Porsche 930 3.2 930/21 Coupe USA California - Canada 491

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930 3.2 930/21 Coupe USA California - Canada 491





With the 911's future ensured, 1983 saw the launch of a replacement for the successful SC series. It was the MY 1984 911 3.2 Carrera, reviving the Carrera name for the first time since 1977. The 911 3.2 Carrera was the second iteration of the 911 series, with all subsequent models featuring new body styling with new brake, electronic and suspension technologies.
A new, higher-displacement motor, a 3.2-liter horizontally opposed flat 6 cylinder, was utilized. At the time, Porsche claimed it was 80% new. The new swept volume of 3,164 cc was achieved using the 95 mm (3.7 in) bore (from the previous SC model) combined with the 1978 Turbo 3.3 crankshaft's 74.4 mm (2.9 in) stroke. In addition, higher domed pistons increased the compression ratio from 9.8 to 10.3:1 (although only 9.5:1 for the US market). New inlet manifold and exhaust systems were fitted. The 915 transmission was carried over from the SC series for the first three model years. In 1987, the Carrera got a new five-speed gearbox sourced from Getrag, model number G50 with proven Borg-Warner synchronizers. This slightly heavier version also featured a hydraulically operated clutch.
With the new engine, power was increased to 207 hp (154 kW; 210 PS) at 5,900 rpm for North American-delivered cars and to 231 PS (170 kW; 228 hp) at 5,900 rpm for most other markets. This version of the 911 accelerated from 0– 60 mph (97 km/h) in 5.4 seconds (Car & Driver tested 5.3 seconds for the US version) and had a top speed of 150 mph (240 km/h) as measured by Autocar. Factory times were more modest: 0-60 mph time of 6.3 seconds for the US version and 6.1 seconds for cars outside the American market.
The disc brakes were increased in size to aid in more effective heat dissipation and improved oil-fed chain tensioners were fitted to the engine. To improve oil cooling, a finned cooler replaced the serpentine lines in the front passenger fender well. This was further improved in 1987, with the addition of a thermostatically controlled fan.
Driving refinement and motor reliability were improved with an upgrade of the fuel and ignition control components to a L-Jetronic with Bosch Motronics 2 DME (Digital Motor Electronics system). An improvement in fuel-efficiency was due to the DME providing a petrol cut-off on the overrun. Changes in the fuel map & chip programming from October 1986, further improved the power to 217 hp (162 kW; 220 PS) at 5,900 rpm for North American delivered cars as well as for other markets requesting low emissions, like Germany. Custom-mapped chips remain a popular upgrade. The fuel relay that is mounted externally on the DME is known to be a weak point of the system.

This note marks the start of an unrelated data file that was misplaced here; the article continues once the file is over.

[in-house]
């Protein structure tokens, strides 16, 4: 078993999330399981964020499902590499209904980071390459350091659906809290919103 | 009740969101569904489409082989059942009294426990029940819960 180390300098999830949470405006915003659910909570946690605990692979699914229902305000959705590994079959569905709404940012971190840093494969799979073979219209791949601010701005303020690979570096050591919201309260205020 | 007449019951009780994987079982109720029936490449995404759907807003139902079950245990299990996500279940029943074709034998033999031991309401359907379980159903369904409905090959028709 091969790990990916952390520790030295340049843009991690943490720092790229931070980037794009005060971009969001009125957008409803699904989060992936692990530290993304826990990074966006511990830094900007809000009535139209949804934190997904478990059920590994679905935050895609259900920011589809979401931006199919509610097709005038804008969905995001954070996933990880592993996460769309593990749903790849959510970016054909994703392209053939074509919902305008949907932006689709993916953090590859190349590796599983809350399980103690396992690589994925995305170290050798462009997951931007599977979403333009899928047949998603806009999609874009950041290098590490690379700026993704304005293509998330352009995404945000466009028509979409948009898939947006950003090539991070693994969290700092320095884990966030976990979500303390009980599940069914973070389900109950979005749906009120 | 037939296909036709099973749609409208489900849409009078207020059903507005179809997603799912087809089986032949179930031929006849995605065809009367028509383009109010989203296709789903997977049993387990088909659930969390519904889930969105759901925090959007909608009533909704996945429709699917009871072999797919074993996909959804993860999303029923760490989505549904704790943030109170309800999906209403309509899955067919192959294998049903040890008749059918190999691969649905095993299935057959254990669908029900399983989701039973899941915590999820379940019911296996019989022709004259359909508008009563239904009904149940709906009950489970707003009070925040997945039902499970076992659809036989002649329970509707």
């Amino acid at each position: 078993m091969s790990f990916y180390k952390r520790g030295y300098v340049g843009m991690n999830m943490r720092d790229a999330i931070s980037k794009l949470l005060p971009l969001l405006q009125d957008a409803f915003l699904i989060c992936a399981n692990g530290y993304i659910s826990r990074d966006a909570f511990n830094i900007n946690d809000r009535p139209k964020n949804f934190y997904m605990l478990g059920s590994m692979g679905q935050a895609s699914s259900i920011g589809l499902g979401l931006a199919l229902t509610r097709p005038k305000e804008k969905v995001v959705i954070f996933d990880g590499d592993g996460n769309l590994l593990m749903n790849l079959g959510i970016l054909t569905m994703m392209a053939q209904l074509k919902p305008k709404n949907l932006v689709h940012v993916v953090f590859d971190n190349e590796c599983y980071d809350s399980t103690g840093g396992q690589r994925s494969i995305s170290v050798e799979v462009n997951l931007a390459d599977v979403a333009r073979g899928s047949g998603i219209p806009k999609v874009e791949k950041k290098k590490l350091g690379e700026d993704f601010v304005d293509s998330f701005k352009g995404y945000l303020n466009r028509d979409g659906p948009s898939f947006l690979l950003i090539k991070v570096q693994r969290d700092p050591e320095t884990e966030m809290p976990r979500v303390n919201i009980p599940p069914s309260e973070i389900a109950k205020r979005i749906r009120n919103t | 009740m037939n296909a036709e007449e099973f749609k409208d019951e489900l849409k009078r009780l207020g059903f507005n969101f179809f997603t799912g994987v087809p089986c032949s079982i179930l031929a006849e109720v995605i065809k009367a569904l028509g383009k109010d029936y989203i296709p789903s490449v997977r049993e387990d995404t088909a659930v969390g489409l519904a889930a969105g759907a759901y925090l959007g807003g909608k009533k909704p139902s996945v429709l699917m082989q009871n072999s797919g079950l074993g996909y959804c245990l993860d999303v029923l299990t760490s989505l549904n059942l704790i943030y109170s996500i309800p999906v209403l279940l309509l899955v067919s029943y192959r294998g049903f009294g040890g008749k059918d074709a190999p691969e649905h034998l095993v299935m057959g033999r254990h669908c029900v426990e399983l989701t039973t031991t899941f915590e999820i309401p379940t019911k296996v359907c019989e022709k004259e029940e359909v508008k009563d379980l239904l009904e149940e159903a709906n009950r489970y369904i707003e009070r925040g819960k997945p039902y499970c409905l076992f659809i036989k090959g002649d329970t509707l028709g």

Three basic models were available throughout the Carrera years – coupé, targa and cabriolet. When launched in 1984 in the United States, the prices of the 911 Carrera lineup were $31,950 for the coupé, $33,450 for the targa and $36,450 for the cabriolet. Almost indistinguishable from the SC, external clues are the front fog lights, which were integrated into the front valance in the Carrera. Very modest cosmetic changes were made throughout the lifespan of the Carrera, with a redesigned dash featuring larger air conditioning vents appearing in 1986.
Two special editions of the Carrera were produced – the "Commemorative Edition" in 1988 to commemorate 250,000 911s produced and an "Anniversary" edition in 1989 which was the model's 25th year of production. Both were cosmetic packages with limited production.
In 1984, Porsche also introduced the M491 option. Officially called the Supersport, it was commonly known as the "Turbo-look". It was a style that resembled the Porsche 930 Turbo with wide wheel arches and the distinctive "tea tray” tail. It featured the stiffer turbo suspension and the superior turbo braking system as well as the wider turbo wheels. Sales of the Supersport were particularly strong for its first two years in the United States because the desirable 930 Turbo was not available.

The 911 Speedster (option M503), a low-roof version of the Cabriolet which was evocative of the Porsche 356 Speedster of the 1950s, was produced in limited numbers (2,104) between January 1989 and July 1989 as both a narrow body car and a Turbo-look, which also featured 930 brakes, wheels, suspension, and front valence. 171 narrow body examples were built, and 823 examples were built for the US market. It started as a design under Helmuth Bott in 1983 but was not manufactured until six years later, championed by Porsche's president, the German-American Peter Schutz. A prototype based in the 911SC was shown at the Frankfurt Motor Show in 1987, reworked by chief stylist Tony Lapine. It was a two-seat convertible that featured a low swept windshield and a pair of controversial 'camel hump' cowlings behind the seats that concealed the stowed-away manual hood.
In 1985, Porsche built a Club Sport prototype with the identification number WP0ZZZ91ZF100848. Later on in that year, a Carrera Club Sport (RoW) with the identification number WP0ZZZ91ZFS101166 was special ordered after a Porsche driver was particularly inspired by the Club Sport prototype on the track. In 1987, Porsche decided to produced 340 units for their customers that wanted a track inspired road car, the Club Sport lost around 50 kg (110 lb) in weight by ditching non-essential equipment such as the radio, sunroof, A/C and the rear seats. By 1989, the Club Sport was no longer produced which makes it today a collectible with its blueprinted engine and low production numbers. Total production of the 911 3.2 Carrera series was 76,473 cars (35,670 coupé, 19,987 cabrio, 18,468 targa).
In late 1989, the 911 underwent a major evolution, with the introduction of the Type Porsche 964 (1989–1993).

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